It helps when the mandate for integration comes from the U.S. secretary of Defense and the head of the Joint Chiefs of Staff. CIO-100 honoree JFCOM began its multipronged approach in 1998, when the secretary of Defense issued a charter mandating interoperability among the military branches. First, JFCOM created a governing body and drafted system standards to which all branches must adhere. The goal of the project, says David Ozolek, assistant director of joint experimentation for JFCOM, was to create a rapid response capability in which all branches of the military communicate via integrated systems.

Written by Simone Kaplan02 Oct. 02 22:00

CIO-100: Economies of scale

The austere bell-and-clock tower in which Metropolitan Life Insurance (MetLife) makes its home in Manhattan has been dwarfed by other skyscrapers since its completion in 1909, but it remains a monument in the Madison Square Park area. It looms as a symbol of theUS's second largest insurer, with $US2.1 trillion worth of insurance in force.
Last year, the MetLife companies served 9 million U.S. households, 4.1 million customers abroad, and 64,000 companies and institutions. It has 46,154 employees, and last year it amassed $32.5 billion in operating revenue. On the technology front, the company has five CIOs, one CTO and an executive vice-president of technology who oversees them all. During its 134-year history, CIO-100 honoree MetLife has grown not only in size but also in complexity, becoming so broad that Chuck Johnston, vice-president of insurance information strategies at Stamford, Conn.-based Meta Group, describes it as the "GE of the insurance industry."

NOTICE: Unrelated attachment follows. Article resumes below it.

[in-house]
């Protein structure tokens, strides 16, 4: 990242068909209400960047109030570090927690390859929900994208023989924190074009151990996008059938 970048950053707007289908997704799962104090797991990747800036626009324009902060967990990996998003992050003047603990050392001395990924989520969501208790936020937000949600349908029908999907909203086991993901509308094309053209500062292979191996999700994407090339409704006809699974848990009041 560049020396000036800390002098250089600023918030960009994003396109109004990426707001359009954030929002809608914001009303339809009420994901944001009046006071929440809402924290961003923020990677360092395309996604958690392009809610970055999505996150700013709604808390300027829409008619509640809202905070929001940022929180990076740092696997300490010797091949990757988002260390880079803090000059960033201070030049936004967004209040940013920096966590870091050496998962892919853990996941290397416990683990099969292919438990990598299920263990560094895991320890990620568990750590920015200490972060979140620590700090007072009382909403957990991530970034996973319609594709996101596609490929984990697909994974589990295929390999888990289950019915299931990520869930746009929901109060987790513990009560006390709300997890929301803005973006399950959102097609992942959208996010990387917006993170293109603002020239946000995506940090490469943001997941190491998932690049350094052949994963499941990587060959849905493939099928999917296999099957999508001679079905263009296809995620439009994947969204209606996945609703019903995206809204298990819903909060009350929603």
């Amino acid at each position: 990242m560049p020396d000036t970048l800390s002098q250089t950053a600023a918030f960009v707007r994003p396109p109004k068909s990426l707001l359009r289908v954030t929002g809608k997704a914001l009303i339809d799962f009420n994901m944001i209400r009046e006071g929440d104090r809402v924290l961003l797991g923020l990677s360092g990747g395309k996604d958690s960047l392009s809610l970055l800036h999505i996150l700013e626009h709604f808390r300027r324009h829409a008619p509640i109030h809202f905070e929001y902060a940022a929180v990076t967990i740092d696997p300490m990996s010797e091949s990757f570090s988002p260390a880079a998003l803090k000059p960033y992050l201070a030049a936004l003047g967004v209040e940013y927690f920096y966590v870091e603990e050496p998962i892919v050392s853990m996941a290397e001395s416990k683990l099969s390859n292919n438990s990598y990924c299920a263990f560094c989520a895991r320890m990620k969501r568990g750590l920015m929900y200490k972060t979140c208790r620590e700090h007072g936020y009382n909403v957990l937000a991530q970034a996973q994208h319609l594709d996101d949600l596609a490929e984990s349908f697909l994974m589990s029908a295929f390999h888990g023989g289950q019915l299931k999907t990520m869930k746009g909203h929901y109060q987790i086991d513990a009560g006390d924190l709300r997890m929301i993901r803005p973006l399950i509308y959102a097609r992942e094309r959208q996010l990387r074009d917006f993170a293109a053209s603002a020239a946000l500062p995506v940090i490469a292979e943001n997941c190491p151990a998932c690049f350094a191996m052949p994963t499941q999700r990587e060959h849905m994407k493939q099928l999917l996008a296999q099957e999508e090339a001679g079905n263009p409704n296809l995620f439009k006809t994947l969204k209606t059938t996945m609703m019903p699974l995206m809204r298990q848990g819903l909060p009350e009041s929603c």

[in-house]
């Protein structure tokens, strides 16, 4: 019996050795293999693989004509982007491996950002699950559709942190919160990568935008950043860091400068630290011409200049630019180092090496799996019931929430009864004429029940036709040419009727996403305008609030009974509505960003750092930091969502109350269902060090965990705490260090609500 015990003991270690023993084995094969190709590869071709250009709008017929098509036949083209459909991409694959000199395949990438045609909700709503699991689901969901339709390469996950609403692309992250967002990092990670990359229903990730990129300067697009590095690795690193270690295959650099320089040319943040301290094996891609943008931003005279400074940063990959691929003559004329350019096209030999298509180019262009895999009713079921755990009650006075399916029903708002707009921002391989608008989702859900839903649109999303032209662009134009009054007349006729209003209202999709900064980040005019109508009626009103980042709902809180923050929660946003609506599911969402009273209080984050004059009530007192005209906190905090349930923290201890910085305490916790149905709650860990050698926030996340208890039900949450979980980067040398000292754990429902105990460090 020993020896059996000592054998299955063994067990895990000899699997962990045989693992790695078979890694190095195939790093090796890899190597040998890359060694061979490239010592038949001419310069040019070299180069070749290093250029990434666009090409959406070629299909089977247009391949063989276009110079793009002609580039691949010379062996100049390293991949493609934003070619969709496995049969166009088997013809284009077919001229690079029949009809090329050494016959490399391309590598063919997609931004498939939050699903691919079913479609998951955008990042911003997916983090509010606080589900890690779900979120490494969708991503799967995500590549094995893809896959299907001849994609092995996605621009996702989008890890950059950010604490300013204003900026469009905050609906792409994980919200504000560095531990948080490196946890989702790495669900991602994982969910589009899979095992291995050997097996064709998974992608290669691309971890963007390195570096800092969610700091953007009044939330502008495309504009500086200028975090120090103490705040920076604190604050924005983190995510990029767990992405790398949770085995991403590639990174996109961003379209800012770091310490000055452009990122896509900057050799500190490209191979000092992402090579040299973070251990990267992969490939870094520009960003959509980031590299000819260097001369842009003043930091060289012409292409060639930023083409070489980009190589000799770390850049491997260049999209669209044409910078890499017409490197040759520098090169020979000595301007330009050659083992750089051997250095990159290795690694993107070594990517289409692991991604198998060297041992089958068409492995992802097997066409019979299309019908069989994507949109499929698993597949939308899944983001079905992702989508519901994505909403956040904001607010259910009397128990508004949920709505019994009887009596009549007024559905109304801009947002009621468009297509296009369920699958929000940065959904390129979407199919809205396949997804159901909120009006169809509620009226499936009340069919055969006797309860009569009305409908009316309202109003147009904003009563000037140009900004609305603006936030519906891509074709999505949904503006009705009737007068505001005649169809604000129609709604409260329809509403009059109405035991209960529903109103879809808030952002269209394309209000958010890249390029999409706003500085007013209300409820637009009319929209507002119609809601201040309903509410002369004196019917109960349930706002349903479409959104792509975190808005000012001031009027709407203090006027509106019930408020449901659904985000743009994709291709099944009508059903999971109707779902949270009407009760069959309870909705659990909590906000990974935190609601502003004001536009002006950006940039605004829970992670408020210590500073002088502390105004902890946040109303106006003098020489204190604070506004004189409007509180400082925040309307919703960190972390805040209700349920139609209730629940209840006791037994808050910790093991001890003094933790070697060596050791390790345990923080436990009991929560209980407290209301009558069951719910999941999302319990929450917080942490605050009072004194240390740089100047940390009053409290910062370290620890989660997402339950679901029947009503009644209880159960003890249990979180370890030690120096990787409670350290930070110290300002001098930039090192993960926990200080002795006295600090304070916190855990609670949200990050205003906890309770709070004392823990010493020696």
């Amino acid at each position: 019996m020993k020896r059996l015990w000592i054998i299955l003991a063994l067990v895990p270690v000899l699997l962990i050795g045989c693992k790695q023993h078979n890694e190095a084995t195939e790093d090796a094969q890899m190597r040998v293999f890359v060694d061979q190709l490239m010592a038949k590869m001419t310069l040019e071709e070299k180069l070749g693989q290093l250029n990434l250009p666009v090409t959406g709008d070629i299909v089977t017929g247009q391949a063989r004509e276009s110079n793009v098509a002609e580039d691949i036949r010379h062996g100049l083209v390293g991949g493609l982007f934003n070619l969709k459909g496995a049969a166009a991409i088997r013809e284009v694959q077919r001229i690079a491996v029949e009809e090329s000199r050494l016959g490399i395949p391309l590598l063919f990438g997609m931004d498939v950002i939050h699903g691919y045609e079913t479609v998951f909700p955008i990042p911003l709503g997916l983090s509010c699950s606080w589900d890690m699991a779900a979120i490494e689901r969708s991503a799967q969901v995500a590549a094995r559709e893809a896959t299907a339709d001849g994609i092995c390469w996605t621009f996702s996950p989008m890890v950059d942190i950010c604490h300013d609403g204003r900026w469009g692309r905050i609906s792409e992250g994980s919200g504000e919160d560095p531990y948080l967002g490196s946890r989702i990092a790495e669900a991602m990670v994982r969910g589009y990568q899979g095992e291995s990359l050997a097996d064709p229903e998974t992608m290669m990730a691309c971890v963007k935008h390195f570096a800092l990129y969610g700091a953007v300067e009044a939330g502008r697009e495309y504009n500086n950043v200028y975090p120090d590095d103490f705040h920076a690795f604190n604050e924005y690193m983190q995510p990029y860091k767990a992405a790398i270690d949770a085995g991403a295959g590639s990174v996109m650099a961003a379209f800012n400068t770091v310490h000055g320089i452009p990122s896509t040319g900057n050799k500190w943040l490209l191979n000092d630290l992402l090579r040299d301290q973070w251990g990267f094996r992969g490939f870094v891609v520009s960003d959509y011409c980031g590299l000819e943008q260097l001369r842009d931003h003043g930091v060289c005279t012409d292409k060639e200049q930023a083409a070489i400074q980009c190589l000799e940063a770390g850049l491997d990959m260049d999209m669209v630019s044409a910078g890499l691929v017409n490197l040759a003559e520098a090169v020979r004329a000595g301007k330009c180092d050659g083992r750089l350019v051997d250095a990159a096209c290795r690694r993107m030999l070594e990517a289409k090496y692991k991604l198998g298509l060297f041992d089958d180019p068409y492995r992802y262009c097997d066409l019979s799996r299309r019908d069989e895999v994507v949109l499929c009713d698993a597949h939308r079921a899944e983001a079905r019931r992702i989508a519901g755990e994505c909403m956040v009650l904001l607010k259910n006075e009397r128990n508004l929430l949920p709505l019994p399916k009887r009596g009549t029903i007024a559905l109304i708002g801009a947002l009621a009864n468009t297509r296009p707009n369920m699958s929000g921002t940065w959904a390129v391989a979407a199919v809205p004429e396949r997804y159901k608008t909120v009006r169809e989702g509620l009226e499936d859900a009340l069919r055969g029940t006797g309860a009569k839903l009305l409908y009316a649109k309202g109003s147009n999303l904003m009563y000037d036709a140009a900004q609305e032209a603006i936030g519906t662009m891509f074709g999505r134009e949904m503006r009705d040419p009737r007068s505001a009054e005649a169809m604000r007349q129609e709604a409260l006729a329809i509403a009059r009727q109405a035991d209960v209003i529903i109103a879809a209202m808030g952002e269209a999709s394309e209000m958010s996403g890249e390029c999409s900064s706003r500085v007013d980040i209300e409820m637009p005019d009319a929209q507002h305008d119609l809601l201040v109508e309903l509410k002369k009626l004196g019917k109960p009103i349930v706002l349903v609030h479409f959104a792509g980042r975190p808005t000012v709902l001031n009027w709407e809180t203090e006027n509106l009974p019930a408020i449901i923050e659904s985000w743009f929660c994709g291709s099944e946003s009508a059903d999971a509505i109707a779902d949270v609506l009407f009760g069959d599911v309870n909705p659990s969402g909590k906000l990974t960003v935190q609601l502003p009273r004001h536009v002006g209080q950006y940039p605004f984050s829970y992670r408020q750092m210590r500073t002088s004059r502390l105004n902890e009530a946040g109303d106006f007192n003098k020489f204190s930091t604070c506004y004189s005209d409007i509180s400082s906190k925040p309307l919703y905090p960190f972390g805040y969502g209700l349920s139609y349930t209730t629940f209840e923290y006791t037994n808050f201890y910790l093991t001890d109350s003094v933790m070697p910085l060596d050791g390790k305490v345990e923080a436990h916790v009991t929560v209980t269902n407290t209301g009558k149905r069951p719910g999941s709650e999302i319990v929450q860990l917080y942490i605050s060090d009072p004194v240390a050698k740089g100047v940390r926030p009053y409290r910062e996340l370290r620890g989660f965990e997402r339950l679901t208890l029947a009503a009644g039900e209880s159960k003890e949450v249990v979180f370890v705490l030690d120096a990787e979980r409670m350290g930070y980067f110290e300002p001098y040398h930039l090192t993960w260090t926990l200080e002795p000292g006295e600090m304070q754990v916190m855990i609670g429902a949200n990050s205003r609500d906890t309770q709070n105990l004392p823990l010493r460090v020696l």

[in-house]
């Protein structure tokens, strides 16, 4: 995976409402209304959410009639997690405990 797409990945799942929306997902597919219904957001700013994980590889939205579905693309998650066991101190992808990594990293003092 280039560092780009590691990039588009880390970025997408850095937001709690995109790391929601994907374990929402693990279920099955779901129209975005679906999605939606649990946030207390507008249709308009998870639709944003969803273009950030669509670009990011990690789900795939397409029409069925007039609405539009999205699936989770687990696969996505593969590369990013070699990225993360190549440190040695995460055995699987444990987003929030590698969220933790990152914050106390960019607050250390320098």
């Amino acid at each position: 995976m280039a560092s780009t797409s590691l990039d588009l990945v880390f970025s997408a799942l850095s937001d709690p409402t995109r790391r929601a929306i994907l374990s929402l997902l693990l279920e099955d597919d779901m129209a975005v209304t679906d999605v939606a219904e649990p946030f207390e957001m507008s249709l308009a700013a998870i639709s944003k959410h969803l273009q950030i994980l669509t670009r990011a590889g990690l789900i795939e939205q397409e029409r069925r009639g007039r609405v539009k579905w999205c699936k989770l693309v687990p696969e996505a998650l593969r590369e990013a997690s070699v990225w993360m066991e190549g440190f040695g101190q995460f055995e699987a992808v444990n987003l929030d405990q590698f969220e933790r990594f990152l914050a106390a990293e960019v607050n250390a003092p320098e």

Written by Stephanie Overby02 Oct. 02 22:00

Big picture

While not necessarily a must-have for every corporation, multiscreen video display systems do have their place both for videoconferencing and more esoteric pursuits, such as information walls (think the trading floor of the Nasdaq stock exchange, large-scale network monitoring centers or the military).
To enable such video operations, Imtech offers the Activu control system, a software suite that can securely connect multiple display devices across a network or in the same room. The software can "mirror" the same video data across multiple displays -- from desktop systems to enormous video walls, letting large numbers of users view and interact with identical information simultaneously. Unlike proprietary systems, the Activu software runs on standard servers over a company's existing network, reducing overall implementation costs.

Written by Christopher Lindquist02 Oct. 02 22:00

The prodigal dotcom spinoffs return